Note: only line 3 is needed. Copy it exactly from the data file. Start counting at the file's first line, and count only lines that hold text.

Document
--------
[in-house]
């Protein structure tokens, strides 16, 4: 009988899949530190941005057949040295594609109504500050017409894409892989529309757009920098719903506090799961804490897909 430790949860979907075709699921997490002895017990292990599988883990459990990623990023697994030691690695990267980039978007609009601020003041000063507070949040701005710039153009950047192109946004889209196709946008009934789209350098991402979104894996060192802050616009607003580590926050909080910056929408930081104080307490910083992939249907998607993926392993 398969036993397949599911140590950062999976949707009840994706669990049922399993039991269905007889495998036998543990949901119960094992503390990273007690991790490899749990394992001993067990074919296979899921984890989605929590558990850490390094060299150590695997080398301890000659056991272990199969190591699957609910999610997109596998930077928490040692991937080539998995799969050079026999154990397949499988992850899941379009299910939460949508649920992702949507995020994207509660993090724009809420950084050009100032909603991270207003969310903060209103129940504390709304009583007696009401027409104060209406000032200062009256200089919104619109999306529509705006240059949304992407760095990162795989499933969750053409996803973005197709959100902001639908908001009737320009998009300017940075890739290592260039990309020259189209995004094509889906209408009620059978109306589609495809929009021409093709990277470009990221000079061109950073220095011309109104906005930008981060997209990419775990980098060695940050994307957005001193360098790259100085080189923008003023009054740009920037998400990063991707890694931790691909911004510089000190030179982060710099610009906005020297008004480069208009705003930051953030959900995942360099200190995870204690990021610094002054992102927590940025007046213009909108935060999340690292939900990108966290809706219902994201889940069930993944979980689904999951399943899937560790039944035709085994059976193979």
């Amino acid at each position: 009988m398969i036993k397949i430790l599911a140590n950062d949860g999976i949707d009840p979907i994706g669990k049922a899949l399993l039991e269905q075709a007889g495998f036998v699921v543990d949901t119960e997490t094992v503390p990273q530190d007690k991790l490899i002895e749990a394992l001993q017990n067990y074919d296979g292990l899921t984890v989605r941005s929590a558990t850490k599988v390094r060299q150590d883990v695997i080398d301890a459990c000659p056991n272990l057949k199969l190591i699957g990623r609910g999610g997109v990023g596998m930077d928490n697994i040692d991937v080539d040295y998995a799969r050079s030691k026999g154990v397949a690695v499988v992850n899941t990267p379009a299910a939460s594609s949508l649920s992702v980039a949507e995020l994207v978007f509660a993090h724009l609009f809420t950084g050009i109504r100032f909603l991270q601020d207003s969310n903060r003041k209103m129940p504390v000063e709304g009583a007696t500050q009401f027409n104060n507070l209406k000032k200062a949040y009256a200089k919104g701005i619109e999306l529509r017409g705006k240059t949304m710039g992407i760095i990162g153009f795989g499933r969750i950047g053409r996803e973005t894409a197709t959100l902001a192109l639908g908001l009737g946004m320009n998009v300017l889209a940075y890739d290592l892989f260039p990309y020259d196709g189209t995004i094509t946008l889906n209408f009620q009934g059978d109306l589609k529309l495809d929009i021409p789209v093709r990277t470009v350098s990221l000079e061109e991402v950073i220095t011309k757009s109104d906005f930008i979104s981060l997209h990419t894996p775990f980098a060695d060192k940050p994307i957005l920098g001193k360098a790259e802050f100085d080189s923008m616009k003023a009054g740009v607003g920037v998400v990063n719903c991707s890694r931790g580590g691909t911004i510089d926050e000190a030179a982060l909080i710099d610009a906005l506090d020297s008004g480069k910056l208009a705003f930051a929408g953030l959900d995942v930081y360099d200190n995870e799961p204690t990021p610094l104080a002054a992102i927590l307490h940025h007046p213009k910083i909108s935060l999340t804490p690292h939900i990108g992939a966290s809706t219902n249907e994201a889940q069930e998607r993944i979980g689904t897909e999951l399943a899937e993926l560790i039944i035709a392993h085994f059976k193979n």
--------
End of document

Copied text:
């Amino acid at each position: 009988m398969i036993k397949i430790l599911a140590n950062d949860g999976i949707d009840p979907i994706g669990k049922a899949l399993l039991e269905q075709a007889g495998f036998v699921v543990d949901t119960e997490t094992v503390p990273q530190d007690k991790l490899i002895e749990a394992l001993q017990n067990y074919d296979g292990l899921t984890v989605r941005s929590a558990t850490k599988v390094r060299q150590d883990v695997i080398d301890a459990c000659p056991n272990l057949k199969l190591i699957g990623r609910g999610g997109v990023g596998m930077d928490n697994i040692d991937v080539d040295y998995a799969r050079s030691k026999g154990v397949a690695v499988v992850n899941t990267p379009a299910a939460s594609s949508l649920s992702v980039a949507e995020l994207v978007f509660a993090h724009l609009f809420t950084g050009i109504r100032f909603l991270q601020d207003s969310n903060r003041k209103m129940p504390v000063e709304g009583a007696t500050q009401f027409n104060n507070l209406k000032k200062a949040y009256a200089k919104g701005i619109e999306l529509r017409g705006k240059t949304m710039g992407i760095i990162g153009f795989g499933r969750i950047g053409r996803e973005t894409a197709t959100l902001a192109l639908g908001l009737g946004m320009n998009v300017l889209a940075y890739d290592l892989f260039p990309y020259d196709g189209t995004i094509t946008l889906n209408f009620q009934g059978d109306l589609k529309l495809d929009i021409p789209v093709r990277t470009v350098s990221l000079e061109e991402v950073i220095t011309k757009s109104d906005f930008i979104s981060l997209h990419t894996p775990f980098a060695d060192k940050p994307i957005l920098g001193k360098a790259e802050f100085d080189s923008m616009k003023a009054g740009v607003g920037v998400v990063n719903c991707s890694r931790g580590g691909t911004i510089d926050e000190a030179a982060l909080i710099d610009a906005l506090d020297s008004g480069k910056l208009a705003f930051a929408g953030l959900d995942v930081y360099d200190n995870e799961p204690t990021p610094l104080a002054a992102i927590l307490h940025h007046p213009k910083i909108s935060l999340t804490p690292h939900i990108g992939a966290s809706t219902n249907e994201a889940q069930e998607r993944i979980g689904t897909e999951l399943a899937e993926l560790i039944i035709a392993h085994f059976k193979n």